Yoel Munoz was just thirteen years old when he would murder a homeless man. According to court documents Munoz would put on a mask before sneaking up to a sleeping homeless man and proceeded to stab him to death. Due to his age at the time this teen killer would plead guilty and be sentenced to just twenty five years in prison
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Yoel Munoz stood with hands in shackles, a faded yellow jumpsuit draped on his slender body, and when asked to repeat his date of birth, did so in a clear voice: April 3, 2001.
At 14 years old, Munoz is young, the first Lee County murder defendant to be born in the 21st century.
And yet, as he admitted Monday, Munoz is far from innocent. In August 2014, Munoz, then 13 years old, donned a mask and went to a Cape Coral homeless camp, where he stabbed 51-year-old Thomas Bergstrom more than a dozen times, leaving him there to die.
“It seemed like a long time,” Munoz said of the encounter. “But it was probably only like a minute.”
Seeking to balance Munoz’s youth with the severity of the crime, prosecutors and the Cape Coral teen reached a plea agreement Monday, resulting in a sentence of 25 years in prison followed by 15 years of probation. In exchange for his guilty plea, prosecutors agreed to reduce a first-degree murder charge to second-degree murder.
Munoz is expected to spend the first few years of his sentence in a juvenile justice facility, with a transport to an adult prison after turning 18.
“He understands he made the worst decision of his short life on the night in question,” Munoz’s lawyer, Ian Mann, said after the plea hearing. “Thirteen-year-olds do that. Unfortunately for him, this is the kind of decision you don’t get grounded for.”
As part of his plea, Munoz was required to recount the August 2014 night that he sneaked out of his home late at night, walked to Bergstrom’s camp, fatally stabbed him, then sneaked back into his room through a window. Investigators said Bergstrom was stabbed in his recliner, but Munoz said Monday that he attacked Bergstrom with a kitchen knife after being caught trying to steal marijuana.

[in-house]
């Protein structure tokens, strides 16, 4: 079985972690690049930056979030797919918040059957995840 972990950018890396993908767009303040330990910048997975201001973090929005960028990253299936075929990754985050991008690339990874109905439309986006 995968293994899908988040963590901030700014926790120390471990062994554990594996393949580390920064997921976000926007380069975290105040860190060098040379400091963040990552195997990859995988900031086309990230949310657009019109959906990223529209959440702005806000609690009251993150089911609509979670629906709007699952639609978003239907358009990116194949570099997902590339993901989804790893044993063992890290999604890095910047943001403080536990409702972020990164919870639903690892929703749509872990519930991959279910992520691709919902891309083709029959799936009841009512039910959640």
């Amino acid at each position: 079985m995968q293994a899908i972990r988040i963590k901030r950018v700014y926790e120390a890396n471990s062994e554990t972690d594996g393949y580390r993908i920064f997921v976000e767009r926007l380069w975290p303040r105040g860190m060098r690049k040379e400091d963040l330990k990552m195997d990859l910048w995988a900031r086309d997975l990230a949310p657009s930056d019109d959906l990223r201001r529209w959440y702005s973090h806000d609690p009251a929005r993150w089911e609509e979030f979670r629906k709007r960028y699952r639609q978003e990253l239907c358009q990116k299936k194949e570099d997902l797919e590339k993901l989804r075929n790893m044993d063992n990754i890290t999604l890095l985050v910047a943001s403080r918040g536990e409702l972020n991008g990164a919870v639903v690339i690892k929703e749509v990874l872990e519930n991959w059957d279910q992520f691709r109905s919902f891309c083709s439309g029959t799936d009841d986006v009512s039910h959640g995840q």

“He wasn’t somebody along the lines of just a 13-year-old you would typically find on the playground,” Assistant State Attorney Andreas Gardiner said. “This is someone who had a little more experience, who was more comfortable in who he was as a kid.”
Cases of juvenile killers typically present several challenges for prosecutors as they try to craft appropriate punishments. Some defendants have received long terms of supervision but no prison time, as North Fort Myers teen Tyrese Landrum is expected to get next month in the killing of his mother, which also occurred in August 2014.
Other juveniles have received decades in prison, and Gardiner said Munoz’s term was warranted given the circumstances of the killing. He said Munoz’s case “had a little more sinister feel” than Landrum’s case, noting the two had a very different set of facts.
Munoz’s family declined to comment after the hearing. In an earlier interview, Munoz’s father described the teen, who came to the U.S. from Cuba at age 1, as thoughtful boy who loved his parents.
But available records paint a more troubling picture. One month before the killing, Munoz ran away from home, leaving behind a note that said he was addicted to marijuana and crystal meth. There were also allusions to gang affiliations, though those weren’t substantiated.
“You may get the impression of a kid who tries to look hard as maybe a defense mechanism in the groups that he socializes with,” Mann said. “But push comes to shove, he’s still 13 when all of this happened.”
Gardiner said Bergstrom’s family members, who weren’t in attendance, “were in agreement with this resolution.”